In terms of his spiritual beliefs, Franklin was a deist, which was common among some of the other founding fathers, such as Jefferson.  He knew the Bible somewhat, but was not a follower of the Bible.  He was a little vague in exactly what he believed.  He often said that the best way to serve God is by serving man.  And it is true that he did do a lot of good. 

His religious beliefs, especially early in life, were largely a calculus of what credos would prove useful for people to believe, rather than an expression of sincere inner convictions.  Deism was appealing, but he discovered it was not all that helpful, so he gave it a moral gloss and seldom troubled his soul with questions about grace, salvation, the divinity of Christ, or other profound issues that did not lend themselves to practical inquiry (p. 486).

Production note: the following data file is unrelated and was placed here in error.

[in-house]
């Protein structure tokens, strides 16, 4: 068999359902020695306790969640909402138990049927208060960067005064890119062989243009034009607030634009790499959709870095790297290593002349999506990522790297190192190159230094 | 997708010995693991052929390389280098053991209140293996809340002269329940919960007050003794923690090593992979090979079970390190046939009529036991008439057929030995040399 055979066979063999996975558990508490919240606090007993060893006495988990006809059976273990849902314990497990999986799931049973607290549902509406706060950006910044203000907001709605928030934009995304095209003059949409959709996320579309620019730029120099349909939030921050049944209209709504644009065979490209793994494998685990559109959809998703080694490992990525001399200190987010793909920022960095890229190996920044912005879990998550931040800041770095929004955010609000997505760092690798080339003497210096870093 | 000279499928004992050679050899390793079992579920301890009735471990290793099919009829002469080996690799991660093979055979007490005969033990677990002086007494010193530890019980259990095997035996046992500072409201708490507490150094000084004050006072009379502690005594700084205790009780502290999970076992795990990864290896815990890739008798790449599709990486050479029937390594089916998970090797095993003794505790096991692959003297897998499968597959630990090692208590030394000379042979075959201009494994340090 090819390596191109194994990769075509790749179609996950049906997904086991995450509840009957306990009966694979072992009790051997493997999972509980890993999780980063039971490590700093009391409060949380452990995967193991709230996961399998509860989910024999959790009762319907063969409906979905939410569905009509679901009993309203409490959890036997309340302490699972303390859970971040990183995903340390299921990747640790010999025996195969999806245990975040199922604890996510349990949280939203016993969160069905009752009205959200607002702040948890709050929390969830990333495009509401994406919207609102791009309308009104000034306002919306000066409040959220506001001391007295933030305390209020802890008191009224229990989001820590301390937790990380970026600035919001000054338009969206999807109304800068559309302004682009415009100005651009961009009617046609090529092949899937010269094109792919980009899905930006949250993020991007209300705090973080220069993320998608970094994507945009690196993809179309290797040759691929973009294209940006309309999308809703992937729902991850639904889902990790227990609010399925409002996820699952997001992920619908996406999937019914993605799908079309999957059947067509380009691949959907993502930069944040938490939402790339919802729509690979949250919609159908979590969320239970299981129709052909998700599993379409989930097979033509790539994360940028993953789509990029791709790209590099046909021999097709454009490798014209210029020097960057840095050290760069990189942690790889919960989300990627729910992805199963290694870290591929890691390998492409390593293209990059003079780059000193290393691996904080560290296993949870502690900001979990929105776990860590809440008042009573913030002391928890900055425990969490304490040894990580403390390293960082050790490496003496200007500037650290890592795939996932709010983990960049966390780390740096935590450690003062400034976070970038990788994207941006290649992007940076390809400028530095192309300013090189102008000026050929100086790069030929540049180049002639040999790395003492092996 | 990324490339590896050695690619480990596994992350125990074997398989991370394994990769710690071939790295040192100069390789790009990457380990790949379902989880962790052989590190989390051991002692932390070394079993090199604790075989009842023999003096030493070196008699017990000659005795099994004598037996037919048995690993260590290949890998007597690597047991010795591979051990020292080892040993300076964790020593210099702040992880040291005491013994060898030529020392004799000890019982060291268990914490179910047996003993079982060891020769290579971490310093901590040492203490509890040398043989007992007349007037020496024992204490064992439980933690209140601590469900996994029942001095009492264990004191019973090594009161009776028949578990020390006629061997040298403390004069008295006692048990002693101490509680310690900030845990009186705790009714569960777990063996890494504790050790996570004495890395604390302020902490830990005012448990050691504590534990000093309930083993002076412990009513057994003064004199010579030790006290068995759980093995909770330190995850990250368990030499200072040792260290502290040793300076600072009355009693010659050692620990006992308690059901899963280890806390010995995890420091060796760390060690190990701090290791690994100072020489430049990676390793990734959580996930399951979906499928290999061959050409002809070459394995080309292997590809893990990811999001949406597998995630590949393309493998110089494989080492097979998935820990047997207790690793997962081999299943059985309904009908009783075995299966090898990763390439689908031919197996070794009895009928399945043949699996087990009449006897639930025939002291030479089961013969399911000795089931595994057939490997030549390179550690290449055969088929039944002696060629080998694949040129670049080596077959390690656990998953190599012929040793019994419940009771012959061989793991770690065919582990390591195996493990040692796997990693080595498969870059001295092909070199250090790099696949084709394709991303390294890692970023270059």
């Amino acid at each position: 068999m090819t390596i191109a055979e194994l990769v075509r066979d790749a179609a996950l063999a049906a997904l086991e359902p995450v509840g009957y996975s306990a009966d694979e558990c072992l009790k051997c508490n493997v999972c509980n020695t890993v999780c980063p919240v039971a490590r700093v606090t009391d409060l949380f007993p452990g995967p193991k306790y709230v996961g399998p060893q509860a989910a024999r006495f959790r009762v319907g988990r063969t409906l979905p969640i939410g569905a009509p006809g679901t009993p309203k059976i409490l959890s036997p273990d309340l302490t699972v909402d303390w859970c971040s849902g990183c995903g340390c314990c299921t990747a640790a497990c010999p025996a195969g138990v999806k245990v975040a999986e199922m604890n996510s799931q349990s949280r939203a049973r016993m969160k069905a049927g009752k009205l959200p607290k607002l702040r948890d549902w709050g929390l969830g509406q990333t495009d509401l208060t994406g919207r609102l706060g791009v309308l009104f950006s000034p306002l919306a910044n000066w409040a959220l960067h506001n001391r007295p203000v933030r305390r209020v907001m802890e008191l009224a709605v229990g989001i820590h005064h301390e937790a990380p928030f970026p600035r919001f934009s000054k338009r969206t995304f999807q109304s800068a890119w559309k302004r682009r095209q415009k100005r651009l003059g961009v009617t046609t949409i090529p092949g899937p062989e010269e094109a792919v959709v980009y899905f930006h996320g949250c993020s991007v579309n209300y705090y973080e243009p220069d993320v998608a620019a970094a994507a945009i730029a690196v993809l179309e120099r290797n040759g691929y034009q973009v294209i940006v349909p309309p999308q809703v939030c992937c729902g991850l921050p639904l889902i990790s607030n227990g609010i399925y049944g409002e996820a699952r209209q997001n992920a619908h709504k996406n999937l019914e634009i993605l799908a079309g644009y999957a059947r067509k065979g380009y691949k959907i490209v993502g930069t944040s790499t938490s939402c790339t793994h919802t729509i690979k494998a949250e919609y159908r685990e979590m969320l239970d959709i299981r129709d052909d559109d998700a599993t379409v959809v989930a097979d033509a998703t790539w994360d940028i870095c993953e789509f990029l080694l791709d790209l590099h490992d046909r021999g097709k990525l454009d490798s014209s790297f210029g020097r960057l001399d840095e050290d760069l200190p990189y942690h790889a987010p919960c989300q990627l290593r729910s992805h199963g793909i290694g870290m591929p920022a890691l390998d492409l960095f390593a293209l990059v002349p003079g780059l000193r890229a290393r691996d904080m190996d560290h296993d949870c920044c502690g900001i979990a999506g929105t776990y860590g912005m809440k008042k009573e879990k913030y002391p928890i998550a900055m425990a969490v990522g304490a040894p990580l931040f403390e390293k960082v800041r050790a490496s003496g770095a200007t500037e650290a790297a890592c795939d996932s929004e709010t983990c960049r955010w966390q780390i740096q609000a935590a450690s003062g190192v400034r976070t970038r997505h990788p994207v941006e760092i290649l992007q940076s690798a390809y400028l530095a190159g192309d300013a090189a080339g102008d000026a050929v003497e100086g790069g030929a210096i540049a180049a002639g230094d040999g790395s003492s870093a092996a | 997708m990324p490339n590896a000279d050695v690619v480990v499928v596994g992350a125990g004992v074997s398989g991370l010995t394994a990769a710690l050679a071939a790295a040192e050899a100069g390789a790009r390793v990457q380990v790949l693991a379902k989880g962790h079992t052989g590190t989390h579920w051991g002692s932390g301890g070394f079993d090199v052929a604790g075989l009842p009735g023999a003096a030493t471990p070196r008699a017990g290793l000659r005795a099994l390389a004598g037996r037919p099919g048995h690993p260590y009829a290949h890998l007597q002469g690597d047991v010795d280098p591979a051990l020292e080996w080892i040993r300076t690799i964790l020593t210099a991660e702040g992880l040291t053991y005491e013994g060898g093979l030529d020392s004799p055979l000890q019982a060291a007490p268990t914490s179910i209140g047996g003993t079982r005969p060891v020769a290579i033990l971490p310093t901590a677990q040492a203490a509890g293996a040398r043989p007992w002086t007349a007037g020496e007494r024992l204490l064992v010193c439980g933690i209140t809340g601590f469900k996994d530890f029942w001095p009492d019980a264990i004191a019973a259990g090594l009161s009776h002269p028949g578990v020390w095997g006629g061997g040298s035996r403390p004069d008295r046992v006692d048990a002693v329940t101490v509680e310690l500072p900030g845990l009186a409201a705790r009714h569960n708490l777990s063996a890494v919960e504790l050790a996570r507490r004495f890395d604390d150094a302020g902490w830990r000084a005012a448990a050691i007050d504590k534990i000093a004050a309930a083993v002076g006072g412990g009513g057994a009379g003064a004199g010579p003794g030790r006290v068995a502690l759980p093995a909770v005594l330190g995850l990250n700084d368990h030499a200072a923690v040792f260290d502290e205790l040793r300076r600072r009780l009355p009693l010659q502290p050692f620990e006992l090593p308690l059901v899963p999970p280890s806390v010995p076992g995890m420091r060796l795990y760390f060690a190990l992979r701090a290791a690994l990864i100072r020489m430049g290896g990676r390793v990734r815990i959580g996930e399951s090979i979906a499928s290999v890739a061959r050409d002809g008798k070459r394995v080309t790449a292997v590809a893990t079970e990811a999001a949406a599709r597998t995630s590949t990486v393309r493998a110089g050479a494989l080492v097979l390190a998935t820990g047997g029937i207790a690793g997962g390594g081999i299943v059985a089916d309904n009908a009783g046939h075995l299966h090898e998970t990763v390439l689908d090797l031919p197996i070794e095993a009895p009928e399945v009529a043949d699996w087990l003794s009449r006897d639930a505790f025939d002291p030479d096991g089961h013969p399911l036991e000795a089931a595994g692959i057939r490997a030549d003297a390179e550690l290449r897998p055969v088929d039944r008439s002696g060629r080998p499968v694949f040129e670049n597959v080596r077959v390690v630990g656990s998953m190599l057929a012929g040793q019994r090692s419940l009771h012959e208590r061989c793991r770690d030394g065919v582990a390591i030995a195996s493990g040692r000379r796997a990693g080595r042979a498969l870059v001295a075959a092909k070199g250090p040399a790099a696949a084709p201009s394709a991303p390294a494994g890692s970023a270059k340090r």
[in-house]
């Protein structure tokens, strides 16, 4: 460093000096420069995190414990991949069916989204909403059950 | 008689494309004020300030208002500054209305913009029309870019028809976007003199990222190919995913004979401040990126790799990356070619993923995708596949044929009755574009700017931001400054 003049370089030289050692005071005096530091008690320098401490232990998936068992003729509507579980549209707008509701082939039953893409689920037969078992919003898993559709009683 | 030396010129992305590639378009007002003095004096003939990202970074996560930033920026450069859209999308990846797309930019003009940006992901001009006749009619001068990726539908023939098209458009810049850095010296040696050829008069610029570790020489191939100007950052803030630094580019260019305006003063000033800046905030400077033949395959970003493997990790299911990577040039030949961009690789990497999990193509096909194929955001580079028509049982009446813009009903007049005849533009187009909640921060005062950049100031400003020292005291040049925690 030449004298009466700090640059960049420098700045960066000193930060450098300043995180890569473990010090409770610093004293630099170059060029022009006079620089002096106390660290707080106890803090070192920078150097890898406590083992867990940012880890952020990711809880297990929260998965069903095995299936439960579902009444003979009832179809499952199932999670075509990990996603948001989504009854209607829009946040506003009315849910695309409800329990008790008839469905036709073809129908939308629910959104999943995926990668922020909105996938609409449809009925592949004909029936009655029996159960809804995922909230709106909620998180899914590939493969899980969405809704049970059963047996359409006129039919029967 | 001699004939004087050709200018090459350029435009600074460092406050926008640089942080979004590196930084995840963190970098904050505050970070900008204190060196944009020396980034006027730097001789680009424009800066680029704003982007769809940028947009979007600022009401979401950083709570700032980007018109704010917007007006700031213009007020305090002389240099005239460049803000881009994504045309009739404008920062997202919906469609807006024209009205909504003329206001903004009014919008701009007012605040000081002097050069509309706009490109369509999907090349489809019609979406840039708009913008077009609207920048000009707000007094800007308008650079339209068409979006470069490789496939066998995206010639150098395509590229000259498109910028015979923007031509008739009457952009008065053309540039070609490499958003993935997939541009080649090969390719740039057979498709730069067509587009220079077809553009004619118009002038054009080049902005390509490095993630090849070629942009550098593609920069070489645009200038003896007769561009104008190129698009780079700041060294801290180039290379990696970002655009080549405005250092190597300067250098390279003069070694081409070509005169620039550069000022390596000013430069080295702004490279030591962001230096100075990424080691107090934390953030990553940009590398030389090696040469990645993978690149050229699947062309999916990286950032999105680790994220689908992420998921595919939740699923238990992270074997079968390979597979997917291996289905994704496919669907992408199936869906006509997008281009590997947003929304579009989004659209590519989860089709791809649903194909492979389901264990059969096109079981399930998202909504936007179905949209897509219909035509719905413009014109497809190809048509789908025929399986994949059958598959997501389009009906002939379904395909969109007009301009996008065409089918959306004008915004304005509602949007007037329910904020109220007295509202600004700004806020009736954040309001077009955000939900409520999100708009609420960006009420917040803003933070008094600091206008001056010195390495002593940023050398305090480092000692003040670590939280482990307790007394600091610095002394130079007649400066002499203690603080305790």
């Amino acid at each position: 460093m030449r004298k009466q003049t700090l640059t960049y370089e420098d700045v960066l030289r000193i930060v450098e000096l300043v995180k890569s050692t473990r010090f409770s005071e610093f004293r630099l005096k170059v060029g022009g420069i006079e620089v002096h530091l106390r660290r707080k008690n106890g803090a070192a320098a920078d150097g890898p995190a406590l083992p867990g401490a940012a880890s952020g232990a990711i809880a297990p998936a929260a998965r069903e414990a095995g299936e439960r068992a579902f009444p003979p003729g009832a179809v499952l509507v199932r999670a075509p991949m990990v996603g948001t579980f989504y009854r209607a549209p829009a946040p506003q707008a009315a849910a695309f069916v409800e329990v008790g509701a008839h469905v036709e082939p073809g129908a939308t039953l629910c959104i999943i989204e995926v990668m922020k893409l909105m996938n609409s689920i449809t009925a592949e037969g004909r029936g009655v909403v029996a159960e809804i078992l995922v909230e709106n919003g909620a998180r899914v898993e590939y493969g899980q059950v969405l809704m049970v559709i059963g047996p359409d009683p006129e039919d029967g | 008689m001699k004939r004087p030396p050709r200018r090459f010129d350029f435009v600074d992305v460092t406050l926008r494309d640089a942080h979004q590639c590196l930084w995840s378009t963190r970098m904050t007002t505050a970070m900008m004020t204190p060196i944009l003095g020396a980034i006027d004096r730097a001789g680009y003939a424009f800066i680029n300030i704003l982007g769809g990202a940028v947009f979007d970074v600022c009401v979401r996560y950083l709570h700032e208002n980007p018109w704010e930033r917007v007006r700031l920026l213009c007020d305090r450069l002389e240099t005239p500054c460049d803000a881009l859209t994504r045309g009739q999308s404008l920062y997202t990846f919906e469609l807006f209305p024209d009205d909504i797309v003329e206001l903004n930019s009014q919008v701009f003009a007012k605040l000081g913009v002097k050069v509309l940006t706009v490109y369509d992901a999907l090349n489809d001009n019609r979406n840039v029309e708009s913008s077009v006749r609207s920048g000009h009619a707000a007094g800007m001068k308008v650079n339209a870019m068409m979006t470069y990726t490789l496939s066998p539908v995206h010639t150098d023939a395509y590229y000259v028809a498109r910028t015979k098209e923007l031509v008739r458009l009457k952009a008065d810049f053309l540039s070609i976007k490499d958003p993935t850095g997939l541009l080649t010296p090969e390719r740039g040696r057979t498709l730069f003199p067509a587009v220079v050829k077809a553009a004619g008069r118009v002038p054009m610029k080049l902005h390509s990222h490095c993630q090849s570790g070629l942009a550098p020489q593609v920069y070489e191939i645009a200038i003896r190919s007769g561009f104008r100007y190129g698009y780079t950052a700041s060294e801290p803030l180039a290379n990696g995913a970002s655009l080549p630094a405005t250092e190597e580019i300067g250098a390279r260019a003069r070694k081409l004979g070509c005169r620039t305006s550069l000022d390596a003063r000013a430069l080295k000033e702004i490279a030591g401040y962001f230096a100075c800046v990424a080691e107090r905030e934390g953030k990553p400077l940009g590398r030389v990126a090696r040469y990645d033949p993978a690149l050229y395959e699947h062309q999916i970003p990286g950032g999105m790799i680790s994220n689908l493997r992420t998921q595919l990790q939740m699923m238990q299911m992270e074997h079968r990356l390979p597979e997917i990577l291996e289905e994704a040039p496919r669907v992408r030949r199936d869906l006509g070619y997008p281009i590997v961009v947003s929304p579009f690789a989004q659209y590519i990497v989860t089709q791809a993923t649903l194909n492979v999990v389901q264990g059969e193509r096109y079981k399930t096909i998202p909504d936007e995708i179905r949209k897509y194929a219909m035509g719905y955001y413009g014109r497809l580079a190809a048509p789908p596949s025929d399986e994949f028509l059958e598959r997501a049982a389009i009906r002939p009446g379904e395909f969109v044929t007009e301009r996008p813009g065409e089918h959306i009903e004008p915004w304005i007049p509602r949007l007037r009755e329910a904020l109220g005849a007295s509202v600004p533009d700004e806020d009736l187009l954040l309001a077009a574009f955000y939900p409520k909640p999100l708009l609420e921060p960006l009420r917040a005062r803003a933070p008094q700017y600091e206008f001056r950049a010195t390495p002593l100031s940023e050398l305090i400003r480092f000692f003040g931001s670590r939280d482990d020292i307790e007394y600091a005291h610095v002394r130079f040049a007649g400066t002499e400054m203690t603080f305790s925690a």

It is ironic that he was a close friend of George Whitefield for a long time, yet he never came to Whitefield’s evangelical faith.  Also I would say that Franklin lacked genuine humility.  He joked about lack of humility, but he seemed to glory in attention as well as in fame.  Also, unfortunately, he was not a devoted husband nor a devoted father.

It is impressive how much Franklin achieved in his lifetime and in such diverse fields. 

He was remarkably versatile in this service.  He devised legislatures and lightning rods, lotteries and lending libraries.  He sought practical ways to make stoves less smoky and commonwealths less corrupt.  He organized neighborhood constabularies and international alliances.  He combined two types of lenses to create bifocals and two concepts of representation to foster the nation’s federal compromise.  As his friend the French statesman Turgot said in his famous epigram, Eripuit caelo fulmen sceptrumque tyrannis, he snatched lightning from the sky and the scepter from tyrants (p. 492).